Tuesday, April 22, 2014

Fullscreen | Neal A. Maxwell Institute for Religious Scholarship

Fullscreen | Neal A. Maxwell Institute for Religious Scholarship: "First of all, the evidence strongly supports the traditional account in saying that the original manuscript was orally dictated. The kinds of errors that occur in the manuscript are clearly those that occur from a scribe mishearing, rather than from visually misreading while copying from another manuscript. (The printer's manuscript, by contrast, shows precisely the types of anomalies that one would expect from a copyist's errors.) Skousen's meticulous analysis even suggests that Joseph was working with up to thirty words at a time.8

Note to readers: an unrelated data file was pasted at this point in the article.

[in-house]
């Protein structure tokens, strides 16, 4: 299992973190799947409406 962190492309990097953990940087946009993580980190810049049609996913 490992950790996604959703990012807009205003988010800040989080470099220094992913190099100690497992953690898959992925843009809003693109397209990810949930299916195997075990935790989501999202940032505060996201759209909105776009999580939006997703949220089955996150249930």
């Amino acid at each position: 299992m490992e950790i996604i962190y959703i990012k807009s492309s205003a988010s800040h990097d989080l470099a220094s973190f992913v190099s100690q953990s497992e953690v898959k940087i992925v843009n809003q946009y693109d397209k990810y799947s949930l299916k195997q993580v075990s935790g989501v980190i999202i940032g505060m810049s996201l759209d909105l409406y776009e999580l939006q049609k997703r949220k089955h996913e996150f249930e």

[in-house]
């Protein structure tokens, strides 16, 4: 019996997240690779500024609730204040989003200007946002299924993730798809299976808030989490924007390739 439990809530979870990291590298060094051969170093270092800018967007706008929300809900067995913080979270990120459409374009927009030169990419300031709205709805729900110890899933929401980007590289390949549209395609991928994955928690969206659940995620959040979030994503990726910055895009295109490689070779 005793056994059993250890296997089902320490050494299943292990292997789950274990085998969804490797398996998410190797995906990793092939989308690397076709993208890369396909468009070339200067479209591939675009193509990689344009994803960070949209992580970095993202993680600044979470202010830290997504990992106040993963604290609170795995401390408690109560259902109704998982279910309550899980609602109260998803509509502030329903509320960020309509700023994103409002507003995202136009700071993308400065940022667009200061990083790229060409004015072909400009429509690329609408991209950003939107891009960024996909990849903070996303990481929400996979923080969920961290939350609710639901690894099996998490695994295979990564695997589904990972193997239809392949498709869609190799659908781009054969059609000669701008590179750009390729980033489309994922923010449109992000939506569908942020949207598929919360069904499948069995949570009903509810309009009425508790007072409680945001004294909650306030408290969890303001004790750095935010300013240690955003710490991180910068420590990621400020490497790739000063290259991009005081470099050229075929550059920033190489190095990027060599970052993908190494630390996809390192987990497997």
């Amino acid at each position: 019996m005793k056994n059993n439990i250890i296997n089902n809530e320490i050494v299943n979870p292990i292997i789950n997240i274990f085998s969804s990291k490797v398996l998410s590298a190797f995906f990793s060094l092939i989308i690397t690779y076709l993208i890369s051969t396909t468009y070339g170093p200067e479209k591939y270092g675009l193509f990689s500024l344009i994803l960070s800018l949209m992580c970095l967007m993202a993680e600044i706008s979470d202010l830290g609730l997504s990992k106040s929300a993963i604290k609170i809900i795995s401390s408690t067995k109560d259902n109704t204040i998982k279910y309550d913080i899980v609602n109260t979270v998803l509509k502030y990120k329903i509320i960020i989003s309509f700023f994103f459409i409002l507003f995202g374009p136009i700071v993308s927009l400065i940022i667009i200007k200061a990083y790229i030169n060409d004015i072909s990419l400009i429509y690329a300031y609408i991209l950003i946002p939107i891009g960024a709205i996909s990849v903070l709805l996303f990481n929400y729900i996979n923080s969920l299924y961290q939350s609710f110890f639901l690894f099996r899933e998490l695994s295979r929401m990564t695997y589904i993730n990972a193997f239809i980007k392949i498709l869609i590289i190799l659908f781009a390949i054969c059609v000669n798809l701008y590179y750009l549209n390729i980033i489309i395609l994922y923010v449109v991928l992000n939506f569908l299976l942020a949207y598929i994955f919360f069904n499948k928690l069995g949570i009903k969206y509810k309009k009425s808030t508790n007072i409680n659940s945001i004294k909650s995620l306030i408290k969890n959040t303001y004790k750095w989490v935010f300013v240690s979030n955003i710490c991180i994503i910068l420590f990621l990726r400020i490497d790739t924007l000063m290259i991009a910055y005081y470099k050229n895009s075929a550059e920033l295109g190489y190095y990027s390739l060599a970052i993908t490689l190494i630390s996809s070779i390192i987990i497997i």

It is apparent, too, that Joseph could see the spelling of names on whatever it was that he was reading from.9 When the scribe had written the text, he or she would evidently read it back to Joseph for correction.10 So the Prophet seemingly had something with him from which he was dictating and against which he could check what his scribes had written. But what was it? The witnesses are unanimous that he did not have any books, manuscripts, or papers with him during the translation process, a process that involved lengthy periods of dictation."

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